Traces of abandoned settlements on the saale

Actually, wolfgang sobtzick wanted to research the flood risk on the saale in his geography master’s thesis. He wanted to know how the floods occur and how the inhabitants of the villages along the river deal with the danger. But then he started digging in history and came across a connection to his work.

In the 8. The frankish dominion emerges in the 16th century, and settlements are established along the saale, explains roland heinlein. "That’s when the structures were formed that still have an impact today," says, says the kreisheimatpfleger. But there is a break. Sobtzick: "in the late middle ages, many settlements were abandoned." the scattered farmsteads clustered together to form a few villages. "There is a concentration", describes heinlein. At that time, places like westheim, langendorf or elfershausen came into being.

Sobtzick sees the reason for this in a natural catastrophe: the so-called magdalenen flood on the 22nd of august, due to its date. July 1342. Sobtzick assumes that not only main, weser or elbe, but also the saale was affected. He estimates that the water level at that time was eight meters. "Thus the water reached far into the populated area. The crops and livelihoods were destroyed", explains the 35-year-old.

At that time, however, other stresses were added. "It was a difficult time. The manorial conditions were uncertain. There may have been epidemics", heinlein explains. Sobtzick therefore recognizes – apart from the flood – an exciting parallel to the present: today, too, villages are faced with the question of how to proceed in the future. Because vacancies and the demographic change endanger them.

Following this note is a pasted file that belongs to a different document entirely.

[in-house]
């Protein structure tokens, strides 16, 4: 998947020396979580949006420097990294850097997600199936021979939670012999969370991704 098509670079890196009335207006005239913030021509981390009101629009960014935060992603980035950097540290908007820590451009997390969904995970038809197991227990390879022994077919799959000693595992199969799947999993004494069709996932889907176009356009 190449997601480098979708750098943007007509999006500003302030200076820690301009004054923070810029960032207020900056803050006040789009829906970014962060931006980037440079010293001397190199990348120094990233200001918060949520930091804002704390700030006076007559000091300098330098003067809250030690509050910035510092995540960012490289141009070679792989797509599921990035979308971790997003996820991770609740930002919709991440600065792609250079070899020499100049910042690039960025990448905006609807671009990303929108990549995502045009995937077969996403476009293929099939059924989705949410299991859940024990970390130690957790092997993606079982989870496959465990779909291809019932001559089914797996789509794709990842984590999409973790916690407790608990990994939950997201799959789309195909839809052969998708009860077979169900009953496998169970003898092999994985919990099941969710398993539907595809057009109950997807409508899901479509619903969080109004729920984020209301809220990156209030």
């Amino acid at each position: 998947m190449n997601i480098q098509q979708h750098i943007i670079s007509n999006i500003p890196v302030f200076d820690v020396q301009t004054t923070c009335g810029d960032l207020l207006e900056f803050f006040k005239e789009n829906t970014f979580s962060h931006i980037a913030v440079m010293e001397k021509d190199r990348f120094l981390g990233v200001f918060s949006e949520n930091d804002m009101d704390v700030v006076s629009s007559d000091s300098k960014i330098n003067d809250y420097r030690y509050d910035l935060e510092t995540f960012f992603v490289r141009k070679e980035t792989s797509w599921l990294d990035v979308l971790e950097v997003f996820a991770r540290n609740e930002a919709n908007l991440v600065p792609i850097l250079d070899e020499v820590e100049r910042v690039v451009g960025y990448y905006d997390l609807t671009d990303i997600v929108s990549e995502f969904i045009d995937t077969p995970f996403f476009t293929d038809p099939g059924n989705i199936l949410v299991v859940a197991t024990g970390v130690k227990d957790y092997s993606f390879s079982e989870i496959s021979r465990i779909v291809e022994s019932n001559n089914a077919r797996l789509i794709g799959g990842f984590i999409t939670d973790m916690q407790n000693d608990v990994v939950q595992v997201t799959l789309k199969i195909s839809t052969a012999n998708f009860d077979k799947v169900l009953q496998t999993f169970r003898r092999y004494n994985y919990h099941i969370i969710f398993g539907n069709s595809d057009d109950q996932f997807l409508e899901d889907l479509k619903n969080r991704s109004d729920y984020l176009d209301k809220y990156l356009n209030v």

Finds support thesis about the consequences of the magdalen floods. Sobtzick found a fragment of a comb near elfershausen. The artifact from horn is referred to the 10. Dated to the sixteenth century and was a purely chance find. It proves the existence of "mettal", of a settlement, which according to sobtzick has been handed down as a deserted village since 1353. Heinlein knows two or three places at langendorf that point to further settlements. The heimatpfleger is thereby also "ostheim" on the trail. Because if there is westheim, there must also have been an ostheim according to logic.

Sobtzick’s research is therefore far from complete. The material is enough for the next scientific work. Heinlein, too, will set out in the fall along the saale to follow the traces of old settlements – without digging and without probes.

Heinlein walks only the fields, the view on the ground lowered. So he finds shards that the rain or erosion has exposed. The search is easier than said. For the artifacts hardly differ from stones after the many centuries they have been in their clutches. The local historian reports finds to the state office for the preservation of historical monuments, which supports the "archaeology and volunteerism" project looks after.

Heinlein wishes as a contact person in the district that there are volunteers in every place who walk the surroundings as he does and document finds as well as finding places. This could complete the history of settlements along the saale – especially that of the 8th century. The first signs of a flood can be seen in the early twentieth century, when the land seizure began and no one thought of a flood.